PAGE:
Of course, Guinea-Bissau's crumbling state is not the rule in West Africa. Other countries, notably Ghana, Liberia and Sierra Leone, have made significant strides in recent years in achieving a measure of political stability and strengthening democratic institutions. Guinea-Bissau is, however, indicative of the wider problems of corruption and poverty that plague the region and make it fertile ground for Latin American gangs to set up shop. What's more, certain countries are vulnerable to political turmoil, as evidenced by the outbreak of violence after Ivory Coast's contested elections in 2010 and, more recently, the military coup in Mali.
Since the ultimate destination for cocaine transiting West Africa is Europe, the European Union (EU) and its member states have been increasing their interdiction efforts in the region. In one EU-funded operation dubbed "Operation COCAIR III" conducted late last year, anti-drug officials seized what was heralded as "substantial amounts of illicit drugs and capital," between 30 international airports in Western and Central Africa, and Brazil. However, the 24 kilos of cocaine seized represent only a drop in the bucket of the estimated 50 tons of the drug that move through West Africa each year (see UN map, below, for West African cocaine seizures between 2005 and January 2011).
European countries have also been taking individual measures, though not always with great success. A US diplomatic cable from 2009, released by WikiLeaks, underscored the problems governments face in the region when trying to install cooperative counternarcotics efforts, relaying how the United Kingdom had encountered serious obstacles in the form of corruption, with their Ghanaian counterparts sabotaging interdiction efforts and diverting drug traffickers to help them avoid arrest.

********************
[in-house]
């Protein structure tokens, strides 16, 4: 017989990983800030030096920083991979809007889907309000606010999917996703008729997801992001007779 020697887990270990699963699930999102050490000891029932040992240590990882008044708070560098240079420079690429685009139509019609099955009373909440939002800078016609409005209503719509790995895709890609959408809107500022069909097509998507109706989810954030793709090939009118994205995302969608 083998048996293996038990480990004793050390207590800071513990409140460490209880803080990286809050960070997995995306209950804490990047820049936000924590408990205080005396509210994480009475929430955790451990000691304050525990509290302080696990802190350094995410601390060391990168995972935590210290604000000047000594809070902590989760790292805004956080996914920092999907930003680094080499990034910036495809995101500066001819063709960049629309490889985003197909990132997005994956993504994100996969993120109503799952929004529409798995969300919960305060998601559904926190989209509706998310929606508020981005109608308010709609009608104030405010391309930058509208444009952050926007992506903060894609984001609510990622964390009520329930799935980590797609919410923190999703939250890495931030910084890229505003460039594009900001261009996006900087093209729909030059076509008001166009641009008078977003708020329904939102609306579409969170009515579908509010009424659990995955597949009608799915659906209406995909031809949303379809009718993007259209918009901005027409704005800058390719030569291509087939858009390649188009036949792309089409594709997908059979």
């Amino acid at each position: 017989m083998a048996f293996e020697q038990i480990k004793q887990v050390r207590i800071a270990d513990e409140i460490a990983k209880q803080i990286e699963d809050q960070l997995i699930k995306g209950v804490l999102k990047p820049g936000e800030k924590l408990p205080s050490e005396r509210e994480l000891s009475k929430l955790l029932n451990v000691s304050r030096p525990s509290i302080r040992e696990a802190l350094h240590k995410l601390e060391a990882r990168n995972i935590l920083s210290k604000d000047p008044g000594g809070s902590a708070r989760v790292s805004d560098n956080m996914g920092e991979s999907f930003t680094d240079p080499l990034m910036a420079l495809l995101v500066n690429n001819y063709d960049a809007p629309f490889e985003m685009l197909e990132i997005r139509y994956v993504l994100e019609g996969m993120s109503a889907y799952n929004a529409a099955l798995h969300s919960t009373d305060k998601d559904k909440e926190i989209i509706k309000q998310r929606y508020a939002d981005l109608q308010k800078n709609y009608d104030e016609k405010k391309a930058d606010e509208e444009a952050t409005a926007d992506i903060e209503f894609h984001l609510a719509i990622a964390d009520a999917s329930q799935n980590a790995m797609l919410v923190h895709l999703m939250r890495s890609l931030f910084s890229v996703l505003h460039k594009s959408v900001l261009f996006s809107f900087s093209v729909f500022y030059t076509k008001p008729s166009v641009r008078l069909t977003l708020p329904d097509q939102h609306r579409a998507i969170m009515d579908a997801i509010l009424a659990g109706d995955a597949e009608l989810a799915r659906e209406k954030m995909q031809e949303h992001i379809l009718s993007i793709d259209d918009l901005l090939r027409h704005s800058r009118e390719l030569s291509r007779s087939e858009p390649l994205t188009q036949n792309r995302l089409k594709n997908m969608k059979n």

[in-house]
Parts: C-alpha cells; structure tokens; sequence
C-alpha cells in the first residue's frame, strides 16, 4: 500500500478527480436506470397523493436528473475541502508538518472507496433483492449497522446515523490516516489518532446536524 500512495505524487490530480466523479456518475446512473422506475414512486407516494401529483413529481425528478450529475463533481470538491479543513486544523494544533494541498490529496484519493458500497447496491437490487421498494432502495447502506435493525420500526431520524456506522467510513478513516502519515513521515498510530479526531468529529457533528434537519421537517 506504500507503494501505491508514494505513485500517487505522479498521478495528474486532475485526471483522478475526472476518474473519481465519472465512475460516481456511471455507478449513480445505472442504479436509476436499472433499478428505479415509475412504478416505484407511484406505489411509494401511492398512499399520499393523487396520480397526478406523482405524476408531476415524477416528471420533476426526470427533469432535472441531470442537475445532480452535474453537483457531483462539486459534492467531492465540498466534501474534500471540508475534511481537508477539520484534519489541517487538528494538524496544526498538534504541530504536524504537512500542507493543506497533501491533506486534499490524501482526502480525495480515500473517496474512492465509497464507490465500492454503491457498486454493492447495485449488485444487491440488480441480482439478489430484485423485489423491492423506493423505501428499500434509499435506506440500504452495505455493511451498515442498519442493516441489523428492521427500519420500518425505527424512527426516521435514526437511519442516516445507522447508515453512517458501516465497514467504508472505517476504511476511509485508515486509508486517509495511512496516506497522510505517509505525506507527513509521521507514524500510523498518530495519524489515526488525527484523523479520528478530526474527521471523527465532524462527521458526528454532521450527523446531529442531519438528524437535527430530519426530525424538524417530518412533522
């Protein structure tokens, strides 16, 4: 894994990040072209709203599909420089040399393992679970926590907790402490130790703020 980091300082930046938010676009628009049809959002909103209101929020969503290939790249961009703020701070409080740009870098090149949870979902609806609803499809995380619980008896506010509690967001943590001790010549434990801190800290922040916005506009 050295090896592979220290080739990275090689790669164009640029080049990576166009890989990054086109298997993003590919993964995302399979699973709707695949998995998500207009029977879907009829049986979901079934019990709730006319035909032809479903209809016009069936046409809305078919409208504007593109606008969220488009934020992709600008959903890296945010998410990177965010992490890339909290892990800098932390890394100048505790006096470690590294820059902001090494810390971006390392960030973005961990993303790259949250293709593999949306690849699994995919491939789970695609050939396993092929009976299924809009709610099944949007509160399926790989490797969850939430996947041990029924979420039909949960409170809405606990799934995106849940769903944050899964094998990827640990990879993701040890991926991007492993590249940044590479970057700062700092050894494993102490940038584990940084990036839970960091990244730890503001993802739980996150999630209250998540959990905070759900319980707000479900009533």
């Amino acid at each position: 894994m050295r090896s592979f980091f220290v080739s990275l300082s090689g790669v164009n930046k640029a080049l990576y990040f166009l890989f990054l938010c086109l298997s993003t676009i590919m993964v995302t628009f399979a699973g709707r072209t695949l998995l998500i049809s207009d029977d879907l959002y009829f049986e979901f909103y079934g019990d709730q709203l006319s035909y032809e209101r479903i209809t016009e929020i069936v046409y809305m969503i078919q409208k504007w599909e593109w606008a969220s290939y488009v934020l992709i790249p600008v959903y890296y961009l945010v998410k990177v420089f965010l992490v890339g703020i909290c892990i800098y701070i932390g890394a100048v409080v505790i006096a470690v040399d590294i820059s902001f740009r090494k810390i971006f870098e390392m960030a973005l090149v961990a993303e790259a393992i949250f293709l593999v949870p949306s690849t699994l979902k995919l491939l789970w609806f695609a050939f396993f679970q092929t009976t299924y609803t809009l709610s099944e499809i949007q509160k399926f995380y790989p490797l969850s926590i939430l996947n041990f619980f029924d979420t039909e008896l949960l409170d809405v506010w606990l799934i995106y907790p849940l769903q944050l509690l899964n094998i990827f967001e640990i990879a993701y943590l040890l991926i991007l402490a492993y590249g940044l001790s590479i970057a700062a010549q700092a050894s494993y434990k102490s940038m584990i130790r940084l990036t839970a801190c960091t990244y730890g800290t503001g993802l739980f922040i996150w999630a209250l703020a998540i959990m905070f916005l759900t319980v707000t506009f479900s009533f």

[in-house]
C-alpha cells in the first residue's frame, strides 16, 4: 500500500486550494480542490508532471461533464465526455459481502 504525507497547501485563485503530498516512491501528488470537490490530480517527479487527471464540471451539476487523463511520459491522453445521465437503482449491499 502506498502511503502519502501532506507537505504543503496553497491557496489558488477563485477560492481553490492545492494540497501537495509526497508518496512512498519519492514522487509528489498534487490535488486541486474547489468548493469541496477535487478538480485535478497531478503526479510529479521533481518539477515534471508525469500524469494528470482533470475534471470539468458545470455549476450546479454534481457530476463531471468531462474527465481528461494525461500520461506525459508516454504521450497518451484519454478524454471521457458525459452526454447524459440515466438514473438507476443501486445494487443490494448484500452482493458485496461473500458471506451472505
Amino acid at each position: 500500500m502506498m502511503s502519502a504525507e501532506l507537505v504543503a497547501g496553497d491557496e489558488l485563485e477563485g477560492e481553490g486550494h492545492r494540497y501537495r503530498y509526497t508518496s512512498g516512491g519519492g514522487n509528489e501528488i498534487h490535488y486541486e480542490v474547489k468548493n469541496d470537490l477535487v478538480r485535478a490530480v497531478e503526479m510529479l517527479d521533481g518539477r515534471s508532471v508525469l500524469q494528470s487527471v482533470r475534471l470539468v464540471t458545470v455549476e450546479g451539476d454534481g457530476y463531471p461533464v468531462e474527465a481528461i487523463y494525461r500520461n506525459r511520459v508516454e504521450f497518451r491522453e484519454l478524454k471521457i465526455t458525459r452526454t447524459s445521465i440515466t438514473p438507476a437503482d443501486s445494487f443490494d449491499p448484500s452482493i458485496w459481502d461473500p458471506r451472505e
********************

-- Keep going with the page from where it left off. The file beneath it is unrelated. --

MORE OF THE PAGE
Europe's demand for cocaine has made the continent the second biggest market in the world, after the United States. While in 1998 the US market was some four times larger than Europe's, according to UNODC Executive Director Yury Fedotov, Europe is now only $4 billion behind, worth $33 billion per year in cocaine alone. What's more, unlike the US market, it is still growing.
Simply upping interdiction efforts in West Africa will likely do little to stem the flow of cocaine to Europe. Drug traffickers follow the path of least resistance and will find a way to ship their product to the old world, one of their most vital markets. This has played out historically in Latin America. When pressure increased on trafficking corridors running through the Caribbean to the US in the 1980s, drug gangs simply migrated to Central America, making it their principal route. There is a fear that the route may now even be switching back to the Caribbean due to counternarcotics efforts in the isthmus.
West Africa may be a vital transhipment point for now, but this could easily change as drug gangs migrate away from the spotlight.